A lot of the jetpacky stuff just had that as a trapping. The future was going to be great because we were going to be great, people would solve problems, make a better society, and then build jetpacks to fly around it.

Which, of course, is a laughably naive belief. People are still more or less the same. Maybe we know we aren't supposed to be as blatant in some of our vices, but that's not to say we're prevented from them all.

Strazdas:

R Man:
We are not even close to gods, not even metaphorically. We are still flesh and blood, and we still die. We still exist under the basic human conditions, with its greatness and cruelty, that people have done for thousands of years.

For all our vaunted technology we suffer from significant challenges which we struggle to deal with. Technology is costly, and will quickly decay without support. Not to mention the fact that it causes problems of it's own. Diseases like heart disease and obesity are serious problems which the modern world encourages. And our industry, on which we so rely, is poisoning the planet. Progress did not just bring betterment, it brought the Sword of Damocles, and we have done far too little about it.

Technology is just that, technology, and not more. Possession of it does not make us divine, just well equipped.

wrong gods. you think of omnipotent god. very few are. most are like Greek gods ( to take a famous example). petty, cruel, jelous, and worst of all - mortal. not easily killed, but possible.
Other than that i agree on you.

I do not. I considered many sources of divinity. As for polytheistic gods, they are far more complex, high concept and esoteric than is often assumed. Over time the gods of Mesopotamia, Mexico, Egypt and Northern Europe became 'Flanderised', partly by Christianity that wanted to portray them as demons, and historians who often had little to go on. The end rsult is that these gods get portrayed as dudes with super powers, which is not accurate to their real significance. I can't be sure that this is what happened to Greek and Roman Gods, but it would not surprise me if that was the case. They are far from simple, far from primitive, and far from mortal.

Almost every definition of a 'god' can be boiled down to some form of (or is dependent upon) the super-natural. Unless we can ever verify the existence of the super-natural, and both tap into and exert control over it, we'll probably never meet the definition of any 'god' as we currently understand them.

But languages can and do evolve, you can be a 'god' right now if your only defining characteristic for godliness is consciousness...

EvolutionKills:
Almost every definition of a 'god' can be boiled down to some form of (or is dependent upon) the super-natural. Unless we can ever verify the existence of the super-natural, and both tap into and exert control over it, we'll probably never meet the definition of any 'god' as we currently understand them.

Once it is verified, it's not super-natural anymore, it's just another branch of science.

thaluikhain:

EvolutionKills:
Almost every definition of a 'god' can be boiled down to some form of (or is dependent upon) the super-natural. Unless we can ever verify the existence of the super-natural, and both tap into and exert control over it, we'll probably never meet the definition of any 'god' as we currently understand them.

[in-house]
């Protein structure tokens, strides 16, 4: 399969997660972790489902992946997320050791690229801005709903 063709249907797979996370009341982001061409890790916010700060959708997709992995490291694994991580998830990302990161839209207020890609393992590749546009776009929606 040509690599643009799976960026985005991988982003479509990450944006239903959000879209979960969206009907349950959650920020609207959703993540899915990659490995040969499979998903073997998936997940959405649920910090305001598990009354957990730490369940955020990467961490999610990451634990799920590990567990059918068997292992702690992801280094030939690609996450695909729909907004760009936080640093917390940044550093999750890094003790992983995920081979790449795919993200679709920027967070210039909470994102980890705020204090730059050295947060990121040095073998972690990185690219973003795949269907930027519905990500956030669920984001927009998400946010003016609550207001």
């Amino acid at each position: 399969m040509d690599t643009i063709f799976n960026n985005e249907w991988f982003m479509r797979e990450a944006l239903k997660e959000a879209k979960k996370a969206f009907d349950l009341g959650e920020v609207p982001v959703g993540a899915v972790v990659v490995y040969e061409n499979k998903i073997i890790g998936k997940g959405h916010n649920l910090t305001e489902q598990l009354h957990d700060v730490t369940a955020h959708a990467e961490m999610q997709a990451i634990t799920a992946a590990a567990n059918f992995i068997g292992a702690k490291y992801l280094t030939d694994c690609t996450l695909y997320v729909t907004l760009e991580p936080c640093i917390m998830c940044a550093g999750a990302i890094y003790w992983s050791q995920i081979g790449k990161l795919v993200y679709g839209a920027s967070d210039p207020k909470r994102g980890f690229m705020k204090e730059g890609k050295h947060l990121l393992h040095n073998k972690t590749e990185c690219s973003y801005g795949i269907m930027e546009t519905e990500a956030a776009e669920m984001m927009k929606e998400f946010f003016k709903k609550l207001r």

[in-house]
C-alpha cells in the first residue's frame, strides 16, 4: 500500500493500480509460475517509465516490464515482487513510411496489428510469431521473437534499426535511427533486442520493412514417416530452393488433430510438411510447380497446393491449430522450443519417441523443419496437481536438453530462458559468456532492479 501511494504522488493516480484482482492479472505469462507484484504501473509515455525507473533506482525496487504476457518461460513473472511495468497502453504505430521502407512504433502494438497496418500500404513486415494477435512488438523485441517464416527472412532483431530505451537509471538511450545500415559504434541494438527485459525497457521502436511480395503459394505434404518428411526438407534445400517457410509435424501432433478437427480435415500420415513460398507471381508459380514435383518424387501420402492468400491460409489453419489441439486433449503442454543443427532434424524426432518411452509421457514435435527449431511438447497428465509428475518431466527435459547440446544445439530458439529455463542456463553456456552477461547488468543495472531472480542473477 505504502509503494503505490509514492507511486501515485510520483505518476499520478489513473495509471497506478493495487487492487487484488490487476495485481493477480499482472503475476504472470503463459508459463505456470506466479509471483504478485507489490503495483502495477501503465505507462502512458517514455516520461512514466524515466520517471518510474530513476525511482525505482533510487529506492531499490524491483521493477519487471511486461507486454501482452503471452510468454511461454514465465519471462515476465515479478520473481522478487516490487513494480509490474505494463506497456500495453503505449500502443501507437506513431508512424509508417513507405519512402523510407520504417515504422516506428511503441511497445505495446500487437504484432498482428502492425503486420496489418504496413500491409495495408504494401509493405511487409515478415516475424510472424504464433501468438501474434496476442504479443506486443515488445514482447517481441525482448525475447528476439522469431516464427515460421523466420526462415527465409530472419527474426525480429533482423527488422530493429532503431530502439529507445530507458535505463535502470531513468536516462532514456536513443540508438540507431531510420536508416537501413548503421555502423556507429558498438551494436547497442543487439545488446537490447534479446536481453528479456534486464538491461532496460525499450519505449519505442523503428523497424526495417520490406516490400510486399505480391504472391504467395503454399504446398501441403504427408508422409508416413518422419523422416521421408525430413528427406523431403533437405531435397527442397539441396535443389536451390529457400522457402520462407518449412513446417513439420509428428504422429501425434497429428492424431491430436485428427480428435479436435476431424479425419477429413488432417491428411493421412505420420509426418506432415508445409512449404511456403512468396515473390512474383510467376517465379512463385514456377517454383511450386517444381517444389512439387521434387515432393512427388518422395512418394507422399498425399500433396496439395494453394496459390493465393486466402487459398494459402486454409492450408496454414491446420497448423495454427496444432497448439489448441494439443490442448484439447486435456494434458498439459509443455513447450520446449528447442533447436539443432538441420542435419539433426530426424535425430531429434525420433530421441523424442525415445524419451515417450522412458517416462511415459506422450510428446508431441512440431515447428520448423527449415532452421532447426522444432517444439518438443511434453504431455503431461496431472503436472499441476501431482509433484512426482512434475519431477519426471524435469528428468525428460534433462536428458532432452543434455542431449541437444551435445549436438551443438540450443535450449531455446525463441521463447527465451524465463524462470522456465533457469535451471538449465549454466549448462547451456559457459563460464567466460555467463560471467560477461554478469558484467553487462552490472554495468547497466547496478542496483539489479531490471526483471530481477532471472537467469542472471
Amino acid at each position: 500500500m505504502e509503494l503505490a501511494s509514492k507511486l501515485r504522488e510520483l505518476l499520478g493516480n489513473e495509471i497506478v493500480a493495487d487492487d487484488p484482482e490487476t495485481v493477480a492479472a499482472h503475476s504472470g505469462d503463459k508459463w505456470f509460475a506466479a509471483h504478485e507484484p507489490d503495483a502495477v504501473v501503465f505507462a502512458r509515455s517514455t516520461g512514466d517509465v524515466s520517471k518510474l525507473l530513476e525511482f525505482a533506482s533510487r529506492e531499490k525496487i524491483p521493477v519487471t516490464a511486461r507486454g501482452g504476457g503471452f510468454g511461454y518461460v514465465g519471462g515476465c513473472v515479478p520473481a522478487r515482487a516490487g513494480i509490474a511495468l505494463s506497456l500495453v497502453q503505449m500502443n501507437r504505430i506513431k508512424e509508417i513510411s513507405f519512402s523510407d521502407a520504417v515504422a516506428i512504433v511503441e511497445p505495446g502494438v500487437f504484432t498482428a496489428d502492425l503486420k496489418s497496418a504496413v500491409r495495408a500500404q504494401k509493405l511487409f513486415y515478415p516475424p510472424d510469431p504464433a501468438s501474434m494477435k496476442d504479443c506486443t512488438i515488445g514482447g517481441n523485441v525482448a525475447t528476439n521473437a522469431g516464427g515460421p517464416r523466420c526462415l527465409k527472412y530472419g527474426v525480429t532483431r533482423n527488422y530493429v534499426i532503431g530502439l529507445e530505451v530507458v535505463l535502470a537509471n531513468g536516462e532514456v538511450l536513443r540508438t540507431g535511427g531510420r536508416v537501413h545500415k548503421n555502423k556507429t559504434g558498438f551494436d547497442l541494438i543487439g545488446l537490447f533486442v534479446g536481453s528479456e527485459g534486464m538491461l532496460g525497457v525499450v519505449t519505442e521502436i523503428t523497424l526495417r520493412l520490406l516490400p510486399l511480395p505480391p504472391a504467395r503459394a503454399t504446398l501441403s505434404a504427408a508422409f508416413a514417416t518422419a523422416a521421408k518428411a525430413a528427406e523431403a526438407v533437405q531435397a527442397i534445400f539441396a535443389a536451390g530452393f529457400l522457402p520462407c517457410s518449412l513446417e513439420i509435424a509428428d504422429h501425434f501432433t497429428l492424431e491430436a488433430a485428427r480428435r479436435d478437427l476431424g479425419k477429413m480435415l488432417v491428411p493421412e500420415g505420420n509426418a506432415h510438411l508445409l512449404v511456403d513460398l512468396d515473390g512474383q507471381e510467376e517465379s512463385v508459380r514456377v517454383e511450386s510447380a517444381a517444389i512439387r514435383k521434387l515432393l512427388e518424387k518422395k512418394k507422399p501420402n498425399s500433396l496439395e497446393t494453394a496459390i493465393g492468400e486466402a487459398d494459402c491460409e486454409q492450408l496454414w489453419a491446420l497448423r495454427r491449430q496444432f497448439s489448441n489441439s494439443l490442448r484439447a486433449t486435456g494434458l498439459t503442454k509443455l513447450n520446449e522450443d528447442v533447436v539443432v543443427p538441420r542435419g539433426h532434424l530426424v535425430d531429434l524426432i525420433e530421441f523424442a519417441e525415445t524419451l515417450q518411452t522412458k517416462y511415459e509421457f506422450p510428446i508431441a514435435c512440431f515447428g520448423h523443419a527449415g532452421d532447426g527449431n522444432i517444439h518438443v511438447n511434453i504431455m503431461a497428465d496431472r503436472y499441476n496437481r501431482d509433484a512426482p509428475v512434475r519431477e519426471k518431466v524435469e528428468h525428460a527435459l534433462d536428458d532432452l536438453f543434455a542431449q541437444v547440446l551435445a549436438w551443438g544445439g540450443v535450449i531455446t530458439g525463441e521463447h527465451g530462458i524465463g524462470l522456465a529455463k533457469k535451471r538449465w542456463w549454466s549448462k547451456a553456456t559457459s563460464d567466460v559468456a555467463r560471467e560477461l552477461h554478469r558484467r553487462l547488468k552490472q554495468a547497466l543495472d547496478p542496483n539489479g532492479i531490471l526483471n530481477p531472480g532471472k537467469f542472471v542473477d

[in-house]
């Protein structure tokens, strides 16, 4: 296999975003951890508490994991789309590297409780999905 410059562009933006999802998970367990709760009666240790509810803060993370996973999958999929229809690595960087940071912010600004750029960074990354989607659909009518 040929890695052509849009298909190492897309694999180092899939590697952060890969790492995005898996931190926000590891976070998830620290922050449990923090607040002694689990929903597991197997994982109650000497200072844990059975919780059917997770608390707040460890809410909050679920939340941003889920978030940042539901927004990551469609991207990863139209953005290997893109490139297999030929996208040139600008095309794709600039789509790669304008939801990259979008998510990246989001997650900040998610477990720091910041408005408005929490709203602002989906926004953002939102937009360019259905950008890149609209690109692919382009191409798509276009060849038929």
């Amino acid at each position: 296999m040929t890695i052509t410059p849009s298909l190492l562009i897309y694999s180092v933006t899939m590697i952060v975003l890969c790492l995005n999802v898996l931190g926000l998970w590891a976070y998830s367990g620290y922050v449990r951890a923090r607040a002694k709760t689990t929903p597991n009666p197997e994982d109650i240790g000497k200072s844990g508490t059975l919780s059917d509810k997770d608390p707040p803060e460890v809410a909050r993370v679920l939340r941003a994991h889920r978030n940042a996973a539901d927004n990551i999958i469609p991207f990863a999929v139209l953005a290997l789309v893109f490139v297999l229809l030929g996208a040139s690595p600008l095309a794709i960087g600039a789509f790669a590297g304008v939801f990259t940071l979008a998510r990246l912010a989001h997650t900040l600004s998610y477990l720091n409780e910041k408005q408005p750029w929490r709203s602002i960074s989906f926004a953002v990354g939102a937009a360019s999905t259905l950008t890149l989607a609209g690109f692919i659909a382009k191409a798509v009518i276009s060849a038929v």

Once it is verified, it's not super-natural anymore, it's just another branch of science.

And therein lies the catch 22, the paradox of the supernatural.

If all the supernatural really boils down to is, essentially, just a place holder or stand in for our own ignorance. Then ignorance is a defining characteristic of the nature of the divine. When people worship gods, they are to an extent worshiping ignorance; that of themselves and their fellow humans, both present and long since dead.

When someone from the south says that you hate gay people, I think.

This reminds me of a really good Asimov story, the Last Question. In it, men become as gods eventually, but they are still powerless to stop the heat death of the universe, while generations of increasingly advanced super computers work on the problem.
Read it here: http://www.epubbud.com/read.php?g=N8YACER3

thaluikhain:

Which, of course, is a laughably naive belief.

Violence becomes less and less common, it's been true since we started recording things.

We are slowly becoming better through the use of technology.

Maybe once we figure out the whole 'immortality' thing, fix aging, and have traditional superpowers, then yes we could be considered gods. Until then, though, we're just highly advanced in our technology. Oh, and don't forget forign solar system colonization, massive spaceships, and warp drive. :D

Hafrael:

thaluikhain:

Which, of course, is a laughably naive belief.

Violence becomes less and less common, it's been true since we started recording things.

We are slowly becoming better through the use of technology.

Emphasis on "slowly". People seemed to think the wonderful future was something they'd live long enough to see, not a distant hope.

thaluikhain:

Hafrael:

thaluikhain:

Which, of course, is a laughably naive belief.

Violence becomes less and less common, it's been true since we started recording things.

We are slowly becoming better through the use of technology.

Emphasis on "slowly". People seemed to think the wonderful future was something they'd live long enough to see, not a distant hope.

It completely depends on what people you mean. I'd wager that in any point in time most people thought it was going to get worse.

It's just a matter of hierarchy. The kings of ancient Egypt were "gods".

All it takes is an iron grip on a nation and a cult of worship and you're a god. Perhaps in a distant future we can vat grow gods who are ageless and bulletproof aswell.